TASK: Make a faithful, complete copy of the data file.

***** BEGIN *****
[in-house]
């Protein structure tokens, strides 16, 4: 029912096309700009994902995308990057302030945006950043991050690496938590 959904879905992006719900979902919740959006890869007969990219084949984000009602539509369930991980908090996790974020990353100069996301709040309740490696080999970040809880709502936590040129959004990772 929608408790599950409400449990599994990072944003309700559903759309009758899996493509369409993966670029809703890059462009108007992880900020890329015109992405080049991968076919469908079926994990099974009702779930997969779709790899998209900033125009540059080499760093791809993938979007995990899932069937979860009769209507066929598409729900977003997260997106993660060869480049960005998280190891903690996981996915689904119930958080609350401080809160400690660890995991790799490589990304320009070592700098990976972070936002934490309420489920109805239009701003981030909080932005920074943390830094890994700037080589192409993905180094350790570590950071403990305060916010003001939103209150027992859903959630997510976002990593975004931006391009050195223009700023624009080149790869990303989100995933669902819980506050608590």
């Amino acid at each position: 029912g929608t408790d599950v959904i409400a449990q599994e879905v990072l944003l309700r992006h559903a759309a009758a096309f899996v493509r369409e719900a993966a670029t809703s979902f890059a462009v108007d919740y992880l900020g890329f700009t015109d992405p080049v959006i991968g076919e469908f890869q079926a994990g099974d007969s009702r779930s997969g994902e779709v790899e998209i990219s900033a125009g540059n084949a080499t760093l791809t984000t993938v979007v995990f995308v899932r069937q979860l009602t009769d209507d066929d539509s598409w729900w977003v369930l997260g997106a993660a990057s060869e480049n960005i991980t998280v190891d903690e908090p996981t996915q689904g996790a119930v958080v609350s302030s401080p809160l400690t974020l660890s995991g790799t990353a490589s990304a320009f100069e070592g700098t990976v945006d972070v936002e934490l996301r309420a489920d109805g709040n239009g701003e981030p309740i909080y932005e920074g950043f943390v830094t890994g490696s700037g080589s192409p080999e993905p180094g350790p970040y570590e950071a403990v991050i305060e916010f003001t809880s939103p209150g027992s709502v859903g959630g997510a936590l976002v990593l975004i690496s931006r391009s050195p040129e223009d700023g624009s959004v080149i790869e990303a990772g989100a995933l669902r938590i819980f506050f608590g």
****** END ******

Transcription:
[in-house]
């Protein structure tokens, strides 16, 4: 029912096309700009994902995308990057302030945006950043991050690496938590 959904879905992006719900979902919740959006890869007969990219084949984000009602539509369930991980908090996790974020990353100069996301709040309740490696080999970040809880709502936590040129959004990772 929608408790599950409400449990599994990072944003309700559903759309009758899996493509369409993966670029809703890059462009108007992880900020890329015109992405080049991968076919469908079926994990099974009702779930997969779709790899998209900033125009540059080499760093791809993938979007995990899932069937979860009769209507066929598409729900977003997260997106993660060869480049960005998280190891903690996981996915689904119930958080609350401080809160400690660890995991790799490589990304320009070592700098990976972070936002934490309420489920109805239009701003981030909080932005920074943390830094890994700037080589192409993905180094350790570590950071403990305060916010003001939103209150027992859903959630997510976002990593975004931006391009050195223009700023624009080149790869990303989100995933669902819980506050608590």
């Amino acid at each position: 029912g929608t408790d599950v959904i409400a449990q599994e879905v990072l944003l309700r992006h559903a759309a009758a096309f899996v493509r369409e719900a993966a670029t809703s979902f890059a462009v108007d919740y992880l900020g890329f700009t015109d992405p080049v959006i991968g076919e469908f890869q079926a994990g099974d007969s009702r779930s997969g994902e779709v790899e998209i990219s900033a125009g540059n084949a080499t760093l791809t984000t993938v979007v995990f995308v899932r069937q979860l009602t009769d209507d066929d539509s598409w729900w977003v369930l997260g997106a993660a990057s060869e480049n960005i991980t998280v190891d903690e908090p996981t996915q689904g996790a119930v958080v609350s302030s401080p809160l400690t974020l660890s995991g790799t990353a490589s990304a320009f100069e070592g700098t990976v945006d972070v936002e934490l996301r309420a489920d109805g709040n239009g701003e981030p309740i909080y932005e920074g950043f943390v830094t890994g490696s700037g080589s192409p080999e993905p180094g350790p970040y570590e950071a403990v991050i305060e916010f003001t809880s939103p209150g027992s709502v859903g959630g997510a936590l976002v990593l975004i690496s931006r391009s050195p040129e223009d700023g624009s959004v080149i790869e990303a990772g989100a995933l669902r938590i819980f506050f608590g």